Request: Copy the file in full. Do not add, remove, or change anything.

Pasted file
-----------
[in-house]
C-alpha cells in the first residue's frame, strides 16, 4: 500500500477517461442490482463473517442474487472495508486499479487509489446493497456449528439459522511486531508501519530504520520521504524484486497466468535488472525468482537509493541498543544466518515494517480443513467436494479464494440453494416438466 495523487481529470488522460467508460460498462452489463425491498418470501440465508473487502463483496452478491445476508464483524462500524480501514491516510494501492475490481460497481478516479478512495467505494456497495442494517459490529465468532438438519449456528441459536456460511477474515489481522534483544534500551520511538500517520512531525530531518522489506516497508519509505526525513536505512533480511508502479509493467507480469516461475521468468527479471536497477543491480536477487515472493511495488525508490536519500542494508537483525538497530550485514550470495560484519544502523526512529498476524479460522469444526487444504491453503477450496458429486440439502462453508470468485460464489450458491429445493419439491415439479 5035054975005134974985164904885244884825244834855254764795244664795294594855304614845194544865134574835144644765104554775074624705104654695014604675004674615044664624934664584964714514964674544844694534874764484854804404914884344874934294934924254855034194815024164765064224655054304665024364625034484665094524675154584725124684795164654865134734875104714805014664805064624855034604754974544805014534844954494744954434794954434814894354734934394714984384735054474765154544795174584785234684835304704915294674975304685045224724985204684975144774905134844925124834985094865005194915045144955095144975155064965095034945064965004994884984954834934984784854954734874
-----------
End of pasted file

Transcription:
[in-house]
C-alpha cells in the first residue's frame, strides 16, 4: 500500500477517461442490482463473517442474487472495508486499479487509489446493497456449528439459522511486531508501519530504520520521504524484486497466468535488472525468482537509493541498543544466518515494517480443513467436494479464494440453494416438466 495523487481529470488522460467508460460498462452489463425491498418470501440465508473487502463483496452478491445476508464483524462500524480501514491516510494501492475490481460497481478516479478512495467505494456497495442494517459490529465468532438438519449456528441459536456460511477474515489481522534483544534500551520511538500517520512531525530531518522489506516497508519509505526525513536505512533480511508502479509493467507480469516461475521468468527479471536497477543491480536477487515472493511495488525508490536519500542494508537483525538497530550485514550470495560484519544502523526512529498476524479460522469444526487444504491453503477450496458429486440439502462453508470468485460464489450458491429445493419439491415439479 5035054975005134974985164904885244884825244834855254764795244664795294594855304614845194544865134574835144644765104554775074624705104654695014604675004674615044664624934664584964714514964674544844694534874764484854804404914884344874934294934924254855034194815024164765064224655054304665024364625034484665094524675154584725124684795164654865134734875104714805014664805064624855034604754974544805014534844954494744954434794954434814894354734934394714984384735054474765154544795174584785234684835304704915294674975304685045224724985204684975144774905134844925124834985094865005194915045144955095144975155064965095034945064965004994884984954834934984784854954734874